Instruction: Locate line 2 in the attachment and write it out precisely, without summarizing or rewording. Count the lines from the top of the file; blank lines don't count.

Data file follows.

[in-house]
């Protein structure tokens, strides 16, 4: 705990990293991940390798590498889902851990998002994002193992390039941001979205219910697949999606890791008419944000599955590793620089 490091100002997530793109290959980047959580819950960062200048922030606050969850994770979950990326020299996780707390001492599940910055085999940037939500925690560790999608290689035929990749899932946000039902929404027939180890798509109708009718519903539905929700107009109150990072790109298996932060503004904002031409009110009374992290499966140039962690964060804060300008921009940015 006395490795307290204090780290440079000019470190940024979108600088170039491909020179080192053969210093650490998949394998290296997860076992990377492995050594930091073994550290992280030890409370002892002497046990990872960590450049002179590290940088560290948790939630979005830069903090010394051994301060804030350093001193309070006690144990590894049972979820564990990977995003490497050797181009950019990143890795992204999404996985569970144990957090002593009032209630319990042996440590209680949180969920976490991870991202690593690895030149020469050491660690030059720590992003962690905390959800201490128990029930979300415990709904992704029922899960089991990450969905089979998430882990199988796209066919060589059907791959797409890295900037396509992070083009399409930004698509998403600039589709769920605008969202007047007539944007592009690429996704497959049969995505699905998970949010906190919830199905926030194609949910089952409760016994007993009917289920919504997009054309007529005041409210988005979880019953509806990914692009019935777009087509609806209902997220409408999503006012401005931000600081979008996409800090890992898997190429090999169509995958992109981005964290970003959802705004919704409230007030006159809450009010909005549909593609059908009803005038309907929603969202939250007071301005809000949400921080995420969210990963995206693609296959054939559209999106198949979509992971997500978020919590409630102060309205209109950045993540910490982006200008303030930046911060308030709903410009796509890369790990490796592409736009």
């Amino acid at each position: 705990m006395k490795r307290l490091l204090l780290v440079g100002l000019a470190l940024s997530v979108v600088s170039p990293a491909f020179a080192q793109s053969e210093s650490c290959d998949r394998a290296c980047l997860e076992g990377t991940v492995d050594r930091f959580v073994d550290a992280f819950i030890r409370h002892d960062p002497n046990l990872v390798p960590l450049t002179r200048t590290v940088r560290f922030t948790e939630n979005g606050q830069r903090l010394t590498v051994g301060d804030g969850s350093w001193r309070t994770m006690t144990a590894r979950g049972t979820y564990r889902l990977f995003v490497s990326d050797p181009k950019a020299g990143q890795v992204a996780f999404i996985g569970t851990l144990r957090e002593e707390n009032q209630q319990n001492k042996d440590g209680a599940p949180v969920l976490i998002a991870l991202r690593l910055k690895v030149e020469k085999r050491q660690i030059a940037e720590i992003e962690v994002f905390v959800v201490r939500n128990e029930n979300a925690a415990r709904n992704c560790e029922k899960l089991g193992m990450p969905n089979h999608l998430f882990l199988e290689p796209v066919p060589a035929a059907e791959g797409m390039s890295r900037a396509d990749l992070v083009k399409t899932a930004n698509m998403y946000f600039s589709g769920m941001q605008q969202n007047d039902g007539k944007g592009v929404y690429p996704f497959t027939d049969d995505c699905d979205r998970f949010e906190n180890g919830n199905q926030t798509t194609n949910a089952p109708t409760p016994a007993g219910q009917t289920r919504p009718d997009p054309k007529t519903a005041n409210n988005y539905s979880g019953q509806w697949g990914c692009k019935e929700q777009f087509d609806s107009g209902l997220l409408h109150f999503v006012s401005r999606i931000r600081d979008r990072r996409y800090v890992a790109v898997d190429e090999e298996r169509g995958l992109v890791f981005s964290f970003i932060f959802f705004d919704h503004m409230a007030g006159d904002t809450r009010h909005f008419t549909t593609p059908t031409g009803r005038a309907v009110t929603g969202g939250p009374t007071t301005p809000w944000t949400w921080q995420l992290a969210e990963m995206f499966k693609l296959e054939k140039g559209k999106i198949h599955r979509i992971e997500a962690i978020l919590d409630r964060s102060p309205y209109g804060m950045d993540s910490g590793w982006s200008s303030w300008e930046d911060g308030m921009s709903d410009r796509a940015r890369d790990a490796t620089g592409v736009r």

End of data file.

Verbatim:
């Protein structure tokens, strides 16, 4: 705990990293991940390798590498889902851990998002994002193992390039941001979205219910697949999606890791008419944000599955590793620089 490091100002997530793109290959980047959580819950960062200048922030606050969850994770979950990326020299996780707390001492599940910055085999940037939500925690560790999608290689035929990749899932946000039902929404027939180890798509109708009718519903539905929700107009109150990072790109298996932060503004904002031409009110009374992290499966140039962690964060804060300008921009940015 006395490795307290204090780290440079000019470190940024979108600088170039491909020179080192053969210093650490998949394998290296997860076992990377492995050594930091073994550290992280030890409370002892002497046990990872960590450049002179590290940088560290948790939630979005830069903090010394051994301060804030350093001193309070006690144990590894049972979820564990990977995003490497050797181009950019990143890795992204999404996985569970144990957090002593009032209630319990042996440590209680949180969920976490991870991202690593690895030149020469050491660690030059720590992003962690905390959800201490128990029930979300415990709904992704029922899960089991990450969905089979998430882990199988796209066919060589059907791959797409890295900037396509992070083009399409930004698509998403600039589709769920605008969202007047007539944007592009690429996704497959049969995505699905998970949010906190919830199905926030194609949910089952409760016994007993009917289920919504997009054309007529005041409210988005979880019953509806990914692009019935777009087509609806209902997220409408999503006012401005931000600081979008996409800090890992898997190429090999169509995958992109981005964290970003959802705004919704409230007030006159809450009010909005549909593609059908009803005038309907929603969202939250007071301005809000949400921080995420969210990963995206693609296959054939559209999106198949979509992971997500978020919590409630102060309205209109950045993540910490982006200008303030930046911060308030709903410009796509890369790990490796592409736009």